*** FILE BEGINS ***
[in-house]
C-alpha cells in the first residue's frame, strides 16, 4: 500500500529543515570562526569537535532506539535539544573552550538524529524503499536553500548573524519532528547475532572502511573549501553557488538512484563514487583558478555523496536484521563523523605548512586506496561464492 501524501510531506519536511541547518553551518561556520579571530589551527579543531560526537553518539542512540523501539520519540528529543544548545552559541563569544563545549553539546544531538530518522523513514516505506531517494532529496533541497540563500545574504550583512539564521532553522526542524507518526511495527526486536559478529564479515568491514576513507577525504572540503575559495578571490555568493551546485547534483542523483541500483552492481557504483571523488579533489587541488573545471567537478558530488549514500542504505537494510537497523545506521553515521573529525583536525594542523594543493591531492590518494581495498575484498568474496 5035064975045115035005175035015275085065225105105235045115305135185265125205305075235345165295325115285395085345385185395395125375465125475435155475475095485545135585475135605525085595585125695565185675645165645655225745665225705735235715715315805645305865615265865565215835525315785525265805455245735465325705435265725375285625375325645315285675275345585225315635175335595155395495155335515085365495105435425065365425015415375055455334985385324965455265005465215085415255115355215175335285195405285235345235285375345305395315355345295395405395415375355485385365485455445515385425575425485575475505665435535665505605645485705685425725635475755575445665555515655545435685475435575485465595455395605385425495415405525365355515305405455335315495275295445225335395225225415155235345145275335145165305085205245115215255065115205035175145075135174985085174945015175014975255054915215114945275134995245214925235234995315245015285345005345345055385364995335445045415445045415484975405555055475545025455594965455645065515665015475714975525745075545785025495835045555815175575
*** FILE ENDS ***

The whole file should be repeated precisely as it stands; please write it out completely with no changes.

[in-house]
C-alpha cells in the first residue's frame, strides 16, 4: 500500500529543515570562526569537535532506539535539544573552550538524529524503499536553500548573524519532528547475532572502511573549501553557488538512484563514487583558478555523496536484521563523523605548512586506496561464492 501524501510531506519536511541547518553551518561556520579571530589551527579543531560526537553518539542512540523501539520519540528529543544548545552559541563569544563545549553539546544531538530518522523513514516505506531517494532529496533541497540563500545574504550583512539564521532553522526542524507518526511495527526486536559478529564479515568491514576513507577525504572540503575559495578571490555568493551546485547534483542523483541500483552492481557504483571523488579533489587541488573545471567537478558530488549514500542504505537494510537497523545506521553515521573529525583536525594542523594543493591531492590518494581495498575484498568474496 5035064975045115035005175035015275085065225105105235045115305135185265125205305075235345165295325115285395085345385185395395125375465125475435155475475095485545135585475135605525085595585125695565185675645165645655225745665225705735235715715315805645305865615265865565215835525315785525265805455245735465325705435265725375285625375325645315285675275345585225315635175335595155395495155335515085365495105435425065365425015415375055455334985385324965455265005465215085415255115355215175335285195405285235345235285375345305395315355345295395405395415375355485385365485455445515385425575425485575475505665435535665505605645485705685425725635475755575445665555515655545435685475435575485465595455395605385425495415405525365355515305405455335315495275295445225335395225225415155235345145275335145165305085205245115215255065115205035175145075135174985085174945015175014975255054915215114945275134995245214925235234995315245015285345005345345055385364995335445045415445045415484975405555055475545025455594965455645065515665015475714975525745075545785025495835045555815175575